And so, in the midst of all of the self-proclaimed saviors that Luke notes, God came to John and said, it is time to prepare a new way for the One who will come to bring salvation to all humanity (Luke 3:6). The world was not as it was supposed to be and the word of God grabbed John’s heart, and John would deliver a message of hope and promise. Now, although John gave his message while he was in the wilderness, it was intended to have its impact on all people, not only people who came out to the wilderness, but those who stayed on the farms, or in the villages, and cities where the ordinary and the powerful live out their daily lives. With boldness John called out the ways of this world and said they were not God’s ways. Although it would mean losing his life, John spoke God’s truth about the law of the land, and because God’s word grabbed his heart and John knew that the ways of the human rulers were not the ways of God. As John would proclaim throughout his ministry, no law, no human ruler should ever come before the love and the ways of God.

Throughout his ministry, John’s words challenged the people of his day, and you and I today, to examine our own lives and the world around us. We should not be complacent in the face of injustice, but instead seek forgiveness and strive for lives that bear fruit according to God’s vision for the world. We should not look to place our faith in the “saviors” of this world, but in the One true Savior who has promise to bring salvation to all flesh.

On the second Sunday in the Season of Advent, we are reminded by the words of John, that it is still our call to “Prepare the way of the Lord, and make his paths straight.” All too often though we tend “over-spiritualize” these words and separate them from our daily lives. The call to prepare the way of the Lord is a call to live lives that demonstrate God’s ways not just here in our faith community but in everything we do, even when we are in the midst of earthly rulers who tell us differently. John provides a warning about ignoring the truth about our sinfulness and the brokenness in the world. But John also repeats the promise that God ultimately will not settle for the way things are in the world, and that God’s salvation will be made known in the one who is to come, Jesus.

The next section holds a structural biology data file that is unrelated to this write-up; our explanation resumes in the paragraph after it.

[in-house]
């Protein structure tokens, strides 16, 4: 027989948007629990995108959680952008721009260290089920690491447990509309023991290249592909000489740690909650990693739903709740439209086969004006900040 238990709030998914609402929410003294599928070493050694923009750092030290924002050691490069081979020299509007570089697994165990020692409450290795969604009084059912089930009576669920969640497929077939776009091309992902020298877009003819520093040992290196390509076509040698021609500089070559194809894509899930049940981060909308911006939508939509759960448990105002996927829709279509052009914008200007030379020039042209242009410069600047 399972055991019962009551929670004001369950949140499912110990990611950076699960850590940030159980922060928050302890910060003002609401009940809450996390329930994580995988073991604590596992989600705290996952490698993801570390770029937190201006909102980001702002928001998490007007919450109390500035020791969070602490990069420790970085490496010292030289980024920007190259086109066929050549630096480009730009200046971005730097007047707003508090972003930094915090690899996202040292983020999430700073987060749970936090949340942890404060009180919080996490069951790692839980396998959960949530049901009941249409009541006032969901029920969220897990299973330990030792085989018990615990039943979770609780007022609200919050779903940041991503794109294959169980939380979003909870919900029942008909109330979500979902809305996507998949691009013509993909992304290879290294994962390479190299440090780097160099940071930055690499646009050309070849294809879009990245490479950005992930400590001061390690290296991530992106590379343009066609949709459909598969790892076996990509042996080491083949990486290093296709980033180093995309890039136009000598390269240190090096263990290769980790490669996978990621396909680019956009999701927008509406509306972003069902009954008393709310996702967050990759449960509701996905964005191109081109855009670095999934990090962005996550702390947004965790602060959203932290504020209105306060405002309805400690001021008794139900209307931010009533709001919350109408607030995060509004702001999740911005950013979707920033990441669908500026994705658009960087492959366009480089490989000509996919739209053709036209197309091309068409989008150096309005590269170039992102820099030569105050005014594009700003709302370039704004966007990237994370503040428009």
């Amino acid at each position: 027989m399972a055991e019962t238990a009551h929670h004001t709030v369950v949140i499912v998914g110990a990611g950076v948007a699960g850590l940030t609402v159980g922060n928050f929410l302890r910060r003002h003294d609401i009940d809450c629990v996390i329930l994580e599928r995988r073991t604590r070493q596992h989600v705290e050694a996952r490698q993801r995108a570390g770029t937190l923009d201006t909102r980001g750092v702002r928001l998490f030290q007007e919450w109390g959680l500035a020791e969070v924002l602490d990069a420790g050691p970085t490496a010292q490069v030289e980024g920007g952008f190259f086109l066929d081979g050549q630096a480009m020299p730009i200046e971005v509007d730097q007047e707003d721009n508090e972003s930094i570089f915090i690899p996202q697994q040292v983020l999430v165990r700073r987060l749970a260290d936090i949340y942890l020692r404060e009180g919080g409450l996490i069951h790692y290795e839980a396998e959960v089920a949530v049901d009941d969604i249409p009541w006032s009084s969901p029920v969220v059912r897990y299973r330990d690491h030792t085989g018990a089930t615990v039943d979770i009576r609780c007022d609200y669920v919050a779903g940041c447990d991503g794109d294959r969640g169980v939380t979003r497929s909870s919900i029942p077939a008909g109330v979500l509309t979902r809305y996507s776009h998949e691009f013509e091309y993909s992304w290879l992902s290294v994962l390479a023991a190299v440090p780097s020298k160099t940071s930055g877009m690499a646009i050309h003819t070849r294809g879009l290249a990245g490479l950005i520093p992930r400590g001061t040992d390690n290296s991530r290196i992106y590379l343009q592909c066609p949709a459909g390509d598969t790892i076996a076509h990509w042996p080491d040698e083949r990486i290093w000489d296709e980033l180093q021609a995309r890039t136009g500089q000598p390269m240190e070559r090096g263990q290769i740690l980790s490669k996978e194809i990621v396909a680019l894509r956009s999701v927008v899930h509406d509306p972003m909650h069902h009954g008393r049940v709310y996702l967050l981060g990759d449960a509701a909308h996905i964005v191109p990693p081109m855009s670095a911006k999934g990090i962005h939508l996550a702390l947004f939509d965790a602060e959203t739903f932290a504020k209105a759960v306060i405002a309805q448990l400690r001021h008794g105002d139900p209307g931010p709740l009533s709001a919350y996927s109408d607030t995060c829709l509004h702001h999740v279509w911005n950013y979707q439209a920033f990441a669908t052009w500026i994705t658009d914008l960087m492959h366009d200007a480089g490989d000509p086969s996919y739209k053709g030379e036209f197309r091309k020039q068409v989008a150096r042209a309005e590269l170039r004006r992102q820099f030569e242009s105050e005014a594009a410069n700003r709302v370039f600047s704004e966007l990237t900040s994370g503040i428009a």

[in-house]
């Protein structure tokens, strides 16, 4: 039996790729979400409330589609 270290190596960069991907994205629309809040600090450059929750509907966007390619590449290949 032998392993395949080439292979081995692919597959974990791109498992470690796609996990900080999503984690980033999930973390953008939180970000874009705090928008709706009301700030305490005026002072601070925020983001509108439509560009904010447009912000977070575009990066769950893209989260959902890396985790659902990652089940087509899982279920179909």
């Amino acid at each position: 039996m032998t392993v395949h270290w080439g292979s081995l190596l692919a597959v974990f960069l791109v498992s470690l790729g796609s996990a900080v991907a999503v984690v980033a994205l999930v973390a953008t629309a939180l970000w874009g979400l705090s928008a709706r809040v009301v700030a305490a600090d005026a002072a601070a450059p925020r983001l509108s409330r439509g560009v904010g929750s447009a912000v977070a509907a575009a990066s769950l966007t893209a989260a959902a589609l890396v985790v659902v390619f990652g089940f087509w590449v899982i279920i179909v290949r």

This is a hopeful and necessary message for us today. It doesn’t take much effort to imagine our world as a desert. Scarcity, isolation, hunger, and violence seem to rule the day. The pain and injustice around us can make us wonder whether God is at work in this wilderness. But today we are reminded that even though we are in the wilderness, the wilderness is precisely where God provides what we need, so that we can now be the ones “crying out in the wilderness, ‘Prepare the way of the Lord.’ ”

What is fascinating about John is that he didn’t concern himself with what the rulers of this world thought or said. No, his primary concern was God’s people. His primary interest was to call God’s people, that’s you and me, out of our status quo lives and into lives that were are more aligned with God’s ways and God’s redemptive purpose. For John, “preparing the way” was not about changing others, it was about changing ourselves. If we want to prepare the way of the Lord, then John says turn to God and embrace God’s ways. Instead of creating ways to keep people out of our communities, instead of turning away those who are in need because we don’t think they deserve it, instead of using our blessings to only take care of ourselves, John says, “repent” and turn to God and God’s ways.

What is God’s way? Well, according to the prophet Isaiah, which John quotes in our text this morning, it is to bring salvation to ALL flesh. Yes, God’s salvation is for EVERYONE, not just a few of us. These are not my words, but the words of both the prophet Isaiah and the prophet John. God intends to bring redemption to all humanity.

In those days, God’s word came to the prophet John, and today God’s word comes to you and me. It’s our time to recognize that there is only one true Savior, and that Savior is Jesus Christ. It’s our time, in both our words and in our actions, to prepare the way for him to come again. Amen.


Tags: Sermons